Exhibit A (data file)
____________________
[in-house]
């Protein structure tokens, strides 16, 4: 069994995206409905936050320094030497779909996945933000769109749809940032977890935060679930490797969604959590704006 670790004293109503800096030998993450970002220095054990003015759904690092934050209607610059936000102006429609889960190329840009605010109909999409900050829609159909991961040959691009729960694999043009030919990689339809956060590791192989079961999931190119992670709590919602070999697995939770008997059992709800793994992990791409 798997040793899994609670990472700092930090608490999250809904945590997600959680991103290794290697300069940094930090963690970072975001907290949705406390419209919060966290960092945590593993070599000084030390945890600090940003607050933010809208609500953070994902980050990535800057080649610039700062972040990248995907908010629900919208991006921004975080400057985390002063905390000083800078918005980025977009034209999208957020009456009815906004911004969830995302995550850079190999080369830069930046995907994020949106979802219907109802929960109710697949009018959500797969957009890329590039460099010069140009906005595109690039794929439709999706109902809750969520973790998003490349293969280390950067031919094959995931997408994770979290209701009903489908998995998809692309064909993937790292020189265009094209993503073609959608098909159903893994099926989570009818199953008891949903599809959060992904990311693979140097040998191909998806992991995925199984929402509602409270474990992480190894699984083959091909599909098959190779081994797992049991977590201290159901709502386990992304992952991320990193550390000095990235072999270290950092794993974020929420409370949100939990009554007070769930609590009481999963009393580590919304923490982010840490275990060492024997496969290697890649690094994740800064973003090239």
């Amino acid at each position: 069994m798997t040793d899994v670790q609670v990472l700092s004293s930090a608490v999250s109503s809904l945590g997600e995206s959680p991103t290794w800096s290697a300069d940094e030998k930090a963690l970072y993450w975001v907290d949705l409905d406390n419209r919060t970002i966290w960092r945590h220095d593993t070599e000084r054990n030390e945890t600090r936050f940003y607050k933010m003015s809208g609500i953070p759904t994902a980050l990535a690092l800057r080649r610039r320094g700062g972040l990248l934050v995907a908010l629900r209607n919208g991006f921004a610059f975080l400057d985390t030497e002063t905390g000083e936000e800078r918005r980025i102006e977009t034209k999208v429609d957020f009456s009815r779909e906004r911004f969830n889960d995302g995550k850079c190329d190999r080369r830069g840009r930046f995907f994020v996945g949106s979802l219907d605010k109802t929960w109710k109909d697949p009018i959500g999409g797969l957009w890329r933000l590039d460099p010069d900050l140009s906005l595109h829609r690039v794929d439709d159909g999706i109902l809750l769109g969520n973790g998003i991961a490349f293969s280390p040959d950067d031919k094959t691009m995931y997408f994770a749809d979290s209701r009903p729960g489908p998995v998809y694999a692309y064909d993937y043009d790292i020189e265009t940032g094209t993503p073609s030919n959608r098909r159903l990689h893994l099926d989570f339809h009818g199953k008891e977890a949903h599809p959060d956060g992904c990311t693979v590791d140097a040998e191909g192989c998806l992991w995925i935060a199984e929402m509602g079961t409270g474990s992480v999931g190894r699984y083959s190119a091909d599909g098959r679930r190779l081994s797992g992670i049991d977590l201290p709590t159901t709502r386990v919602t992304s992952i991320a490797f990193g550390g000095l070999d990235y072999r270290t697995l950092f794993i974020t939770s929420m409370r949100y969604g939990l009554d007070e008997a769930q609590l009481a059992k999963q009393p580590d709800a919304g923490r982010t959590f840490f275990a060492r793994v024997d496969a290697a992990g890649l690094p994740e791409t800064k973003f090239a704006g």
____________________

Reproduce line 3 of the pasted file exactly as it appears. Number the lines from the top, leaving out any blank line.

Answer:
């Amino acid at each position: 069994m798997t040793d899994v670790q609670v990472l700092s004293s930090a608490v999250s109503s809904l945590g997600e995206s959680p991103t290794w800096s290697a300069d940094e030998k930090a963690l970072y993450w975001v907290d949705l409905d406390n419209r919060t970002i966290w960092r945590h220095d593993t070599e000084r054990n030390e945890t600090r936050f940003y607050k933010m003015s809208g609500i953070p759904t994902a980050l990535a690092l800057r080649r610039r320094g700062g972040l990248l934050v995907a908010l629900r209607n919208g991006f921004a610059f975080l400057d985390t030497e002063t905390g000083e936000e800078r918005r980025i102006e977009t034209k999208v429609d957020f009456s009815r779909e906004r911004f969830n889960d995302g995550k850079c190329d190999r080369r830069g840009r930046f995907f994020v996945g949106s979802l219907d605010k109802t929960w109710k109909d697949p009018i959500g999409g797969l957009w890329r933000l590039d460099p010069d900050l140009s906005l595109h829609r690039v794929d439709d159909g999706i109902l809750l769109g969520n973790g998003i991961a490349f293969s280390p040959d950067d031919k094959t691009m995931y997408f994770a749809d979290s209701r009903p729960g489908p998995v998809y694999a692309y064909d993937y043009d790292i020189e265009t940032g094209t993503p073609s030919n959608r098909r159903l990689h893994l099926d989570f339809h009818g199953k008891e977890a949903h599809p959060d956060g992904c990311t693979v590791d140097a040998e191909g192989c998806l992991w995925i935060a199984e929402m509602g079961t409270g474990s992480v999931g190894r699984y083959s190119a091909d599909g098959r679930r190779l081994s797992g992670i049991d977590l201290p709590t159901t709502r386990v919602t992304s992952i991320a490797f990193g550390g000095l070999d990235y072999r270290t697995l950092f794993i974020t939770s929420m409370r949100y969604g939990l009554d007070e008997a769930q609590l009481a059992k999963q009393p580590d709800a919304g923490r982010t959590f840490f275990a060492r793994v024997d496969a290697a992990g890649l690094p994740e791409t800064k973003f090239a704006g």